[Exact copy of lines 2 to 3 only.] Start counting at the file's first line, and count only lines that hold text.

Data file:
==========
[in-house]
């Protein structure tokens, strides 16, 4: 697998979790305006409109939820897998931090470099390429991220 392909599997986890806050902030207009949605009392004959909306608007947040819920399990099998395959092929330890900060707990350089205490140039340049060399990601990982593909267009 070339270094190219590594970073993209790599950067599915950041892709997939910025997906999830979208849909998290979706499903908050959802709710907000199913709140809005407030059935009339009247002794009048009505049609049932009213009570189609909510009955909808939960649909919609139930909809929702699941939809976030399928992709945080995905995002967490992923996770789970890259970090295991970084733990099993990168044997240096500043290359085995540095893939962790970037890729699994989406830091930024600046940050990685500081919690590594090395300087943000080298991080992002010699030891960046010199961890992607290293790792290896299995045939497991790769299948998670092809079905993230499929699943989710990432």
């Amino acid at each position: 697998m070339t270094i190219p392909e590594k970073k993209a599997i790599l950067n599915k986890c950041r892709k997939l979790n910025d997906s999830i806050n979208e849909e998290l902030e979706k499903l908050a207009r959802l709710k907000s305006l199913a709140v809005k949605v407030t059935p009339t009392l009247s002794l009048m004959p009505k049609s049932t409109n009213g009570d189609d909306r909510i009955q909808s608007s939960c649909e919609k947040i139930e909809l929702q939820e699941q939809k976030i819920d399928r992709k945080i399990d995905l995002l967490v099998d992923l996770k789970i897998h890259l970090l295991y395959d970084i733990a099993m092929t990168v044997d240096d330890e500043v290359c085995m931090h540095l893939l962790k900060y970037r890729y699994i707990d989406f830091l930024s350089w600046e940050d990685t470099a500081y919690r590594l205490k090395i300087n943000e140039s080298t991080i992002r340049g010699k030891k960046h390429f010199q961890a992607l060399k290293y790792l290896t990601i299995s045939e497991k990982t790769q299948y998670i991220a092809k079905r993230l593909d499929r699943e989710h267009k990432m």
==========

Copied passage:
């Protein structure tokens, strides 16, 4: 697998979790305006409109939820897998931090470099390429991220 392909599997986890806050902030207009949605009392004959909306608007947040819920399990099998395959092929330890900060707990350089205490140039340049060399990601990982593909267009 070339270094190219590594970073993209790599950067599915950041892709997939910025997906999830979208849909998290979706499903908050959802709710907000199913709140809005407030059935009339009247002794009048009505049609049932009213009570189609909510009955909808939960649909919609139930909809929702699941939809976030399928992709945080995905995002967490992923996770789970890259970090295991970084733990099993990168044997240096500043290359085995540095893939962790970037890729699994989406830091930024600046940050990685500081919690590594090395300087943000080298991080992002010699030891960046010199961890992607290293790792290896299995045939497991790769299948998670092809079905993230499929699943989710990432």
């Amino acid at each position: 697998m070339t270094i190219p392909e590594k970073k993209a599997i790599l950067n599915k986890c950041r892709k997939l979790n910025d997906s999830i806050n979208e849909e998290l902030e979706k499903l908050a207009r959802l709710k907000s305006l199913a709140v809005k949605v407030t059935p009339t009392l009247s002794l009048m004959p009505k049609s049932t409109n009213g009570d189609d909306r909510i009955q909808s608007s939960c649909e919609k947040i139930e909809l929702q939820e699941q939809k976030i819920d399928r992709k945080i399990d995905l995002l967490v099998d992923l996770k789970i897998h890259l970090l295991y395959d970084i733990a099993m092929t990168v044997d240096d330890e500043v290359c085995m931090h540095l893939l962790k900060y970037r890729y699994i707990d989406f830091l930024s350089w600046e940050d990685t470099a500081y919690r590594l205490k090395i300087n943000e140039s080298t991080i992002r340049g010699k030891k960046h390429f010199q961890a992607l060399k290293y790792l290896t990601i299995s045939e497991k990982t790769q299948y998670i991220a092809k079905r993230l593909d499929r699943e989710h267009k990432m």